I am now on the third version of the jig I am constructing to measure and compare Greenland paddle flexibility. The three revisions have improved the jig to a point that I now feel it is good enough to share the details of how it is constructed.
The criteria I set myself were as follows:
1. The total cost of the jig and measuring equipment needed to be less than $100.
2. Making the jig should require no special tools.
3. The paddle load needed to be applied in a way that mimics paddling.
4. The measurements needed to be reproducible within 5%.
The back bone of the jig is a 5 foot long strong back, constructed from a single 10 foot length of 2×4 cut in half. The two sections are held together by five 3 inch coach screws. Everything else attaches to the strong back.
Left and Right hand pivots
Four sets of verticals are attached to the strong back. One pair is fixed at the left end of the strong back to act as the paddler’s left hand grip (the paddle rests on top of this “hand”). The second act as the paddler’s right hand grip (the paddle rests under this “hand”). The “hands” are spaced such that the centers are 20 inches apart, roughly where mine are on the loom of my Greenland paddle. Each vertical is attached to the strong back using coach screws. Holes were then drilled horizontally through the pairs of verticals to allow 7 inch long ½ inch diameter coach bolts to be inserted horizontally to act as the “hands” or pivot points for the paddle.
The left hand coach bolt was centered two inches up from the strong back. The right hand coach bolt was centered 4 inches up. This allowed a 1.5 inch diameter loom to be horizontal when inserted over the left hand and under the right hand (due to the bolt and pipe thickness). I cut sections of white PVC plumbing pipe to slide over each coach bolt between the verticals to protect the paddle’s surface. To prevent the paddle moving in the horizontal plane I added 3 inch screws from the outside of each vertical, these screws are then adjusted to clamp the paddle in position. The sharp ends of the screws could damage the paddle surface so I inserted aluminum shims on each side to protect the paddle from the screws. The shims are held in place by the tension of the screws.
At the right hand end of the strong back two vertical 2×4 are attached to the back side of the strong back, making a very strong vertical support. The center of this support is 26 inches from the center of the right hand pivot. This makes the support’s center 36 inches from the center of the paddle when the paddle is centered between the two Hands. A hole was drilled horizontally through the middle of the vertical support 20 inches above the strong back. An seven inch ½ inch diameter coach bolt was inserted through the support, and using a large washer and nut, the bolt was tightened providing a strong horizontal support.
I purchased an electronic scale (AWS SR-20) for $21. This scale is capable of measuring up to 44lbs, and is accurate to 0.2 lbs. It has a vertical hanging loop. A useful feature of this scale is that it can be switched into a mode to give a constant reading of weight. Many scales simply find a steady state weight and then report that average value. The scale is hung from the horizontal coach bolt and held in place by two nuts with large washers to prevent it from falling.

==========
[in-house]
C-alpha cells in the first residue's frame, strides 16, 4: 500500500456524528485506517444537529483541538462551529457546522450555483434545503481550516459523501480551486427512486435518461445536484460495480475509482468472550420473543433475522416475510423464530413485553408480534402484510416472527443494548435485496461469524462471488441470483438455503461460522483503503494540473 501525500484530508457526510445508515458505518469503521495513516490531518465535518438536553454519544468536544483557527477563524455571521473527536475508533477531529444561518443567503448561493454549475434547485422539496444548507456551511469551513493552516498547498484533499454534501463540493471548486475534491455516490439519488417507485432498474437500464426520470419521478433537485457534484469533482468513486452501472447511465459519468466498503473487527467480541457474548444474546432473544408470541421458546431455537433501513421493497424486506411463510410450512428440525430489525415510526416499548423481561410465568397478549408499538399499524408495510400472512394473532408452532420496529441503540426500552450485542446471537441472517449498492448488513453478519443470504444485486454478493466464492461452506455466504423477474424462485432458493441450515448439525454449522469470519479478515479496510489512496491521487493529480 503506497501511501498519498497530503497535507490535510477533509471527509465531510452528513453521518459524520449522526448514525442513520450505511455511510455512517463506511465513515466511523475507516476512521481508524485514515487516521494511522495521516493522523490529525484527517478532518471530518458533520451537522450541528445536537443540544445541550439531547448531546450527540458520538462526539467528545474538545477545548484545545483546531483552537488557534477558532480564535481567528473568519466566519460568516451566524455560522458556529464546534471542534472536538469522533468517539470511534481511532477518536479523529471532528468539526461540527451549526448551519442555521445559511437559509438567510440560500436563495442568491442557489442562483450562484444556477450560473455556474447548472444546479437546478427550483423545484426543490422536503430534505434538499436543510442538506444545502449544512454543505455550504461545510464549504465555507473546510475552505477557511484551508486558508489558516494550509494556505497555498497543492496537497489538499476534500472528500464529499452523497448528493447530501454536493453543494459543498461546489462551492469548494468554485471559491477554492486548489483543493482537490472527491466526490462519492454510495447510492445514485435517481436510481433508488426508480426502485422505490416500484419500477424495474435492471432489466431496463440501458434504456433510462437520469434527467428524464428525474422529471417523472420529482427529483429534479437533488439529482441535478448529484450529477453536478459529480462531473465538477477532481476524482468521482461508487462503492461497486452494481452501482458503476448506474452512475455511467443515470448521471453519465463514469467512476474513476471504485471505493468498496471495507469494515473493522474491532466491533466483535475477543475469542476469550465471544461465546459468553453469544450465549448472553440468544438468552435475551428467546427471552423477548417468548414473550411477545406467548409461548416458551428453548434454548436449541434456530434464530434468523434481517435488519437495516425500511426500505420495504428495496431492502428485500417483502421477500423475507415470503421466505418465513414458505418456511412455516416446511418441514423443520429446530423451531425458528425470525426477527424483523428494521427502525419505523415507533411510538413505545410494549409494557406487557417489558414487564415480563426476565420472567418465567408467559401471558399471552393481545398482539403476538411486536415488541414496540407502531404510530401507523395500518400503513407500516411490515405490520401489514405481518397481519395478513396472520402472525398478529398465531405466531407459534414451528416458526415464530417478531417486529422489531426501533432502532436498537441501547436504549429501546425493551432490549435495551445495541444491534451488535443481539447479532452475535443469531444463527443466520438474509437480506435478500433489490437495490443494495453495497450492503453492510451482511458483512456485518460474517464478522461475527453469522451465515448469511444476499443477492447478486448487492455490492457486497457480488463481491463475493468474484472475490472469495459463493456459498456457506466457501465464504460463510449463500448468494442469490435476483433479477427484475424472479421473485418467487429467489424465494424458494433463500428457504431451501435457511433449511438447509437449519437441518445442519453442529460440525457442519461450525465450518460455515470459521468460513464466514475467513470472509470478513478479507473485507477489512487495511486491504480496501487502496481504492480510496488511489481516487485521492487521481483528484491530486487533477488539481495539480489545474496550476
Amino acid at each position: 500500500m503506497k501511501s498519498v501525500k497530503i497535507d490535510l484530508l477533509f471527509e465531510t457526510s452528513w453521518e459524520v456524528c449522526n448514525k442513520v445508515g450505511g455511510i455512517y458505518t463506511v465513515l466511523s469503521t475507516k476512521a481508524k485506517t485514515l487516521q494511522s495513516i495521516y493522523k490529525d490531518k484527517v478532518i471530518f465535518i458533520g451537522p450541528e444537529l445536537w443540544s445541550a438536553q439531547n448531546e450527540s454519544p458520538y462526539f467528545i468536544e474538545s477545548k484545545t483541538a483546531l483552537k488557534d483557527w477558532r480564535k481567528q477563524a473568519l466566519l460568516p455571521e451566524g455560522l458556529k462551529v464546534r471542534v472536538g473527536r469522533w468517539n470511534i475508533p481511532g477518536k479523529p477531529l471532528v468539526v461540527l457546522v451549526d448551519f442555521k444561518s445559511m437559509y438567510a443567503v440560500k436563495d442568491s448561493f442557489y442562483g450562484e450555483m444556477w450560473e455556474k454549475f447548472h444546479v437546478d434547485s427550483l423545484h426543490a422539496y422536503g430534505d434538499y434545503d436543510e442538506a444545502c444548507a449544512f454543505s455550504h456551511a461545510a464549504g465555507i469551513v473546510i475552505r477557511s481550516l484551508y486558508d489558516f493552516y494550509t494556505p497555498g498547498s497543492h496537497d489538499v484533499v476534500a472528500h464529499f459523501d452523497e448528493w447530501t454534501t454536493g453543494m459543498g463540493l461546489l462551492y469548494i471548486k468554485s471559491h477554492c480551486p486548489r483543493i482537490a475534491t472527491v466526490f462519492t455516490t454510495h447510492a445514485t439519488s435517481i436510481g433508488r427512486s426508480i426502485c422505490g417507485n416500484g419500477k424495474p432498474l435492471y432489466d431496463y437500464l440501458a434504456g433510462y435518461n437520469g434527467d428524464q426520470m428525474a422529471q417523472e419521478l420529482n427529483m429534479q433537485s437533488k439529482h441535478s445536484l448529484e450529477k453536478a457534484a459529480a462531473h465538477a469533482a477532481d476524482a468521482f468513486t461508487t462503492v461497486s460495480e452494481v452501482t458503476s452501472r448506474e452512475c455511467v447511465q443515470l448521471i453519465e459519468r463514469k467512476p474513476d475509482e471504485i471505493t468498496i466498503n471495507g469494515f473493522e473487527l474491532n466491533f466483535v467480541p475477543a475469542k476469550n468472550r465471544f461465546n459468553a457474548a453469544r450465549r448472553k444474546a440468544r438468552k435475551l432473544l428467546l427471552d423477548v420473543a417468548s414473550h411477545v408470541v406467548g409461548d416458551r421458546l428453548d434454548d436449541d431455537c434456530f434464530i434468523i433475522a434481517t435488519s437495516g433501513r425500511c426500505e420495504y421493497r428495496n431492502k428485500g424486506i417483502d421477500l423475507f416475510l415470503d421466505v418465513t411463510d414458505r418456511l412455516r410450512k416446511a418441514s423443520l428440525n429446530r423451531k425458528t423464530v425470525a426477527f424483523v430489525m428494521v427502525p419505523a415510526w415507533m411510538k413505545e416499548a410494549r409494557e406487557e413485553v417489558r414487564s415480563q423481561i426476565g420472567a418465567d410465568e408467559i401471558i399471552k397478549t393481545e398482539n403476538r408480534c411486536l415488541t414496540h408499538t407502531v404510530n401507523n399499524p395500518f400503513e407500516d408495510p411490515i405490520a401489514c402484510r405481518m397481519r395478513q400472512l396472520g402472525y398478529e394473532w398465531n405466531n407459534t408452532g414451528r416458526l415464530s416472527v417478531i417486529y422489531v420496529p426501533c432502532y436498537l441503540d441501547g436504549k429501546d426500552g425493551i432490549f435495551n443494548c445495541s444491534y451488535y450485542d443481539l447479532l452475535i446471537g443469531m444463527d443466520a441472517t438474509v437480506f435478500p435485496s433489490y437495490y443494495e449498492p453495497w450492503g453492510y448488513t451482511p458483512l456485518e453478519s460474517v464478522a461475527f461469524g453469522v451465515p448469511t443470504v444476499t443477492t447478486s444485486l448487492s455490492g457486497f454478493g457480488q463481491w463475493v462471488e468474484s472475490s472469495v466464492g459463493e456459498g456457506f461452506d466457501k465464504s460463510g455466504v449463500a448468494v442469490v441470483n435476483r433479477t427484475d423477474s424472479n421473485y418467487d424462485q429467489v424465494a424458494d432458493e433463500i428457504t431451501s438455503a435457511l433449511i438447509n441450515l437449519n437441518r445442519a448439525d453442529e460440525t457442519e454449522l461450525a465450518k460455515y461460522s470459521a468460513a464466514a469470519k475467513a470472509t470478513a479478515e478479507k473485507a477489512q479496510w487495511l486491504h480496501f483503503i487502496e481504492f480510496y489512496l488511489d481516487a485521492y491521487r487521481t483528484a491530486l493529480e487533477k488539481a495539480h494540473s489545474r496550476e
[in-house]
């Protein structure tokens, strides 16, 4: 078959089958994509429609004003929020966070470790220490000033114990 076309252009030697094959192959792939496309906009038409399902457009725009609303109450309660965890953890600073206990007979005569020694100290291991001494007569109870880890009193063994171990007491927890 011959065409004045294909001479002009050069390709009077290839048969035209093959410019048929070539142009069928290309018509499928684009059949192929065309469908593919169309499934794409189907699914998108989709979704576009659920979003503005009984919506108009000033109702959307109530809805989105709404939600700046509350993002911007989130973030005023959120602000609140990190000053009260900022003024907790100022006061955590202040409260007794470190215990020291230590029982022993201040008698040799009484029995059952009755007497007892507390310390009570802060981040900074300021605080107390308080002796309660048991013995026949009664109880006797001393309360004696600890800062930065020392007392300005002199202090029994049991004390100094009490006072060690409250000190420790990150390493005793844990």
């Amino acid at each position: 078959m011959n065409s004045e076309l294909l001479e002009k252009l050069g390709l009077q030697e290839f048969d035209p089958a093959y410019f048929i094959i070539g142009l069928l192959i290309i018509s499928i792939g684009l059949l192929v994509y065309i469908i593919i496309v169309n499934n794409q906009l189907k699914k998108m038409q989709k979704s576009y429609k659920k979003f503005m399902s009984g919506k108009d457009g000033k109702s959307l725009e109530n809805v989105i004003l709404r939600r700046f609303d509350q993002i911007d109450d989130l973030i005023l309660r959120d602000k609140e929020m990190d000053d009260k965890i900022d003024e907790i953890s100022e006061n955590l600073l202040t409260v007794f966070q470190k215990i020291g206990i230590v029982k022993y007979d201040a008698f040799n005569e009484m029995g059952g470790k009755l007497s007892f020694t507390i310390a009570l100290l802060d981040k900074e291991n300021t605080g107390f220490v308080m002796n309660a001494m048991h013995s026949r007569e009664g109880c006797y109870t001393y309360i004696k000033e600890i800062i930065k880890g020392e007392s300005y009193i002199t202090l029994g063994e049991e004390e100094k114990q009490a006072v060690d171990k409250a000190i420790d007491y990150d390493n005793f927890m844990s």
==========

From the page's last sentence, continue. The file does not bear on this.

Attached to the scale is a 3 inch turnbuckle (or bottle screw). I then used a one foot section of garden chain links capable of supporting 100lbs+. I inserted the chain through a 4 inch section of PVC plumbing pipe and equalized the number of links on each side. Each end of the chain then was hooked over the turnbuckle. The PVC pipe creates a horizontal platform on which to rest the paddle. The PVC pipe hangs a horizontal distance of 36 inches from the center of the paddle. By adjusting the turnbuckle I can apply a varying force to the paddle blade. The electronic scale measures the applied force.
I use two gauges to measure the paddle bend. One is placed at the midsection of the loom. The other was positioned 38 inches from the center of the loom close to the paddle tip. I purchased dial gauges used by machine shops. The loom gauge has a one inch range and the tip deflection gauge has a 2 inch range, I found the tip flexes a lot more than the loom and a one inch gauge was insufficient for more flexible paddles. The gauges include a magnetic support base. The one Inch gauge cost $20 and the 2 inch gauge cost $35.
I removed the magnetic bases and drilled vertical holes into the upper surface of the strong back. I inserted the vertical support rods from the dial gauges into the holes in the strong back, and screwed them in using the threaded ends. This allowed very accurate, repeatable positioning of the dial gauges.
Setting up the rig
1. The loom clamp screws must be undone to allow the paddle to be inserted without damage.
2. Slide the paddle over and under the “hand” pivots,.
3. Loop the chain around the paddle tip and hook it onto the turn buckle.
4. Center the paddle using a tape measure and align it with the strong back.
5. Adjust the turn buckle so that the paddle is just touching both pivots.
6. Center the paddle using the loom clamp screws and aluminum plates.
7. Pre-load and zero the loom gauge.
8. Position the tip gauge and zero it out.
9. Zero out the weight scale to compensate for the chain and fixture weight.
Initially I had not realized that the amount of deflection was going to be proportional to the load applied. Through experimentation I witnessed this linear relationship. I then researched beam theory, and sure enough, as long as I don’t exceed the elastic limits of the paddle (break it) then the deflection will be proportional to the load. To measure different paddles flexibility I now use three different loads 5lb, 10lb and 15lb and measure the deflection at each load. I do this by increasing the load from 0 to 15lbs and then decreasing the load back to 0, measuring the deflection at the three points along the way. I repeat this cycle five times, noting the deflection at both the tip and loom locations. This provides me with 60 data points.
In order to satisfy my 4th requirement (5% error or less) I check that the values are not varying. On average I have found a 2% variation in these numbers. This fell within my acceptable range. Another check of the validity of the data is that by using linear regression analysis they should intersect at zero, i.e. zero force equals zero deflection. If they don’t then I know I have an issue with the jig setup and I can adjust it and repeat.